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April 2012
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New blight on boxwood also threatens Japanese spurge

Early symptom of boxwood blight. Photo courtesy Connecticut Department of Agriculture

A worrisome new fungus found on boxwoods also threatens Japanese spurge, the popular ground cover, according to Purdue University’s Plant Pest Diagnostic Laboratory.

Boxwood (Buxus) blight (Cylindrocladium pseudonaviculatum) has been confirmed in Ohio, North Carolina, Connecticut, Virginia, Maryland, Pennsylvania, New York, Rhode Island, Massachusetts and Oregon. The same fungus recently was found to cause the disease on Japanese spurge (Pachysandra terminalis). The disease was first reported late last year in Connecticut, where the disease was found on boxwoods in a residential landscape. In the other states and Canada, the blight has been found on boxwoods at nurseries and growers.

Although boxwood blight has not been found in Indiana, the Purdue plant experts recommend that property owners and landscapers be vigilant if planting new boxwoods or Japanese spurge in landscapes this spring. The Purdue lab asks to be contacted if you see symptoms on boxwoods or Japanese spurge.

“Recently, plant pathologists at the Connecticut Agricultural Experiment Station found that the fungus, which causes boxwood blight, can also cause disease on Pachysandra ground cover,” the Purdue lab reported March 19, 2012. Japanese spurge (Pachysandra terminalis) is part of the boxwood family.

The Connecticut research exposed healthy pachysandra plants to the spores of the fungus and within 10 days, lesions or small round spots developed. Three weeks after exposure, “many of the leaves with lesions yellowed and dropped,” the Purdue lab said. “This raises significant concerns about pachysandra as a potential source of (the spores) for infection of boxwood and vice versa.”

The leaf spot and dieback symptoms on the spurge may be confused with a common and widespread disease of Pachysandra, known as Volutella blight (see photo below).

Volutella blight on Japanese spurge (Pachysandra terminalis). Photo courtesy Purdue University Plant Pest Diagnostic Laboratory

You Can Grow That! April 2012: Tender, Summer Bulbs

Pineapple lily and oxalis add texture in the hosta garden.

For many gardeners, summer bulbs are as mysterious as the exotic places they come from.

Most bulbs that bloom in summer look different than their spring-blooming relatives. Many spring bulbs, such as tulips and daffodils, have flat bottoms and pointy tops. Summer bulbs are more likely to look like a sprawling creature from the deep.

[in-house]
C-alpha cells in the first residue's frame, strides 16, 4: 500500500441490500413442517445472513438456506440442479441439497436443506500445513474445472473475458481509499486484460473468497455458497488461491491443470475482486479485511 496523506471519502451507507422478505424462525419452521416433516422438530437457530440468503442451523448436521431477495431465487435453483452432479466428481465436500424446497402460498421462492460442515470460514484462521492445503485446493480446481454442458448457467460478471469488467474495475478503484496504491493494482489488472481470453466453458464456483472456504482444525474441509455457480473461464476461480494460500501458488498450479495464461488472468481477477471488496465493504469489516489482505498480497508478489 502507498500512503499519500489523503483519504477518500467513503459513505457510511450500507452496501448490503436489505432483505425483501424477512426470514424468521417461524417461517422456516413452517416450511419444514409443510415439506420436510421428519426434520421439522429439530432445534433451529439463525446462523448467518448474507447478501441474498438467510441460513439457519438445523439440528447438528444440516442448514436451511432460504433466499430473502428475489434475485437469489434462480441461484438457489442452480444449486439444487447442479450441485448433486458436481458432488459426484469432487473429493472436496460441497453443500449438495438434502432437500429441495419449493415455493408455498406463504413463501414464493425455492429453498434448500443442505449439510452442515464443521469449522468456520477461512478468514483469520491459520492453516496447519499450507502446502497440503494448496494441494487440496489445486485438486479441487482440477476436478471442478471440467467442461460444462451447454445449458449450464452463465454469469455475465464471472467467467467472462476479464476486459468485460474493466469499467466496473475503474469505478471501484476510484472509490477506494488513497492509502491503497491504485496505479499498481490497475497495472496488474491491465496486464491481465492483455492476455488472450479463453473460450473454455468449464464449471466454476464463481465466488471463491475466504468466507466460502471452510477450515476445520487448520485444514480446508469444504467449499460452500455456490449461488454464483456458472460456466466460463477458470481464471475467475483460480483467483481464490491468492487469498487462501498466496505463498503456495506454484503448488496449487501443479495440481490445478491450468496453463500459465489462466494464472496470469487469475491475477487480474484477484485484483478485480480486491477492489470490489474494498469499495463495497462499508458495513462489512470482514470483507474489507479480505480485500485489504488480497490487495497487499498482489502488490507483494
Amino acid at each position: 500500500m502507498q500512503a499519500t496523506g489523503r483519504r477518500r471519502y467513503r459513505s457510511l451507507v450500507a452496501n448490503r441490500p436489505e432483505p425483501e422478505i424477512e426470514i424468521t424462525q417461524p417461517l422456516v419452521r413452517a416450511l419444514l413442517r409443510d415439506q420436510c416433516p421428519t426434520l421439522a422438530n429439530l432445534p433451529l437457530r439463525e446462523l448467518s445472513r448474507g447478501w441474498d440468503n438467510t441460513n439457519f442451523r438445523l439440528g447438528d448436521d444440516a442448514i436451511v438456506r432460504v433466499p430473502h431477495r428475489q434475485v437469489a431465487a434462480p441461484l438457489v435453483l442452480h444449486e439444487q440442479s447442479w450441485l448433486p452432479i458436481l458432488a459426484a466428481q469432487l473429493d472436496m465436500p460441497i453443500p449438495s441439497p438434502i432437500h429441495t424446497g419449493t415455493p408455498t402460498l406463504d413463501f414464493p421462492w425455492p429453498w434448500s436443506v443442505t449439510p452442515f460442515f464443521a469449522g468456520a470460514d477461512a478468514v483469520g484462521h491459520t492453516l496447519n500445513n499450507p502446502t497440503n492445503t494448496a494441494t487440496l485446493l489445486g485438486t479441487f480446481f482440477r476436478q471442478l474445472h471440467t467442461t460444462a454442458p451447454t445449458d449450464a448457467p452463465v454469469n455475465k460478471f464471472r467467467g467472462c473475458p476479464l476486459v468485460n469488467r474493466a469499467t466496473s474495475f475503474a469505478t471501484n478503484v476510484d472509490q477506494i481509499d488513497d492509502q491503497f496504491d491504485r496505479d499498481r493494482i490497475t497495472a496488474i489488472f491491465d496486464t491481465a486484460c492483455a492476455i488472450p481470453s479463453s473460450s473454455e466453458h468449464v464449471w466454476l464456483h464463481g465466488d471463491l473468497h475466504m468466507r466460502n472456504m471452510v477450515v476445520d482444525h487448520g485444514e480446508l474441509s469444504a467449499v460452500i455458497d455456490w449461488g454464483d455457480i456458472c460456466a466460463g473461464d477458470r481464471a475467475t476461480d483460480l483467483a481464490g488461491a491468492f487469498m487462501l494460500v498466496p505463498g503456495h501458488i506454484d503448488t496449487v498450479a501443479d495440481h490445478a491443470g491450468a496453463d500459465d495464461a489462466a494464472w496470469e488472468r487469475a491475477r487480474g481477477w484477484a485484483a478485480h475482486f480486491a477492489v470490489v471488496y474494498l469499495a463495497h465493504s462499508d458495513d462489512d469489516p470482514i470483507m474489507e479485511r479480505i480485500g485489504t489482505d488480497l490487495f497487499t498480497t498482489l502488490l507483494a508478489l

The term summer bulb includes corms (gladiolus), rhizomes (daylily) and tubers (begonia). Gardeners seem to be most familiar with cannas, caladiums, elephant ears (Alocasia or Colocasia), gladiolus and dahlias, which already are staples in perennial beds. But interest is on the rise for the less familiar summer bulbs, such as pineapple lily (Eucomis) and rain lilies (Zephyranthes).

Summer bulbs, from their ornamental foliage to fragrant flowers, have shot up in popularity because people are spending more time in their gardens and there’s more interest in cutting flowers to bring them indoors for enjoyment.

Summer bulbs tend to bring a lush, tropical feel to the garden, which some people have a hard time working into their landscape. However, gardening should be experimental. There’s nothing wrong with trying new things and moving plants around to get the look you want. Summer bulbs also are wonderful space fillers with perennials or, when planted in a pot, a focal point in the garden.

Many summer bulbs are tender, such as dahlais, and need to be dug after the first frost and wintered over. Others are perennial, such as lilies (Lilium), which winter over fine in the Indiana garden..

A drawback to planting tender summer bulbs may be confusion about when to dig them up if you plant to store them for the winter. Inexpensive tender bulbs should be treated as annuals and discarded at the end of the season.

Other, more valuable tender bulbs, can be grown in pots that are sunk in the ground and raised after the first frost for storage in a cool place that will keep them from freezing, but not too warm so they don’t sprout. Others plant the tender bulbs right in the ground and dig them up after the frost.

In general, tender bulbs should be dug after the first frost kills back the foliage. Brush off the soil and cut off the foliage that has been killed by the frost. Store the bulbs in dry peat moss, wood shavings or similar product, or just place them in a paper bag that remains open. Circulation is important. Check the bulbs periodically and remove any that are soft or mushy.

You Can Grow That! appears the 4th of the month. It was started by C.L. Fornari at Whole Life Gardening.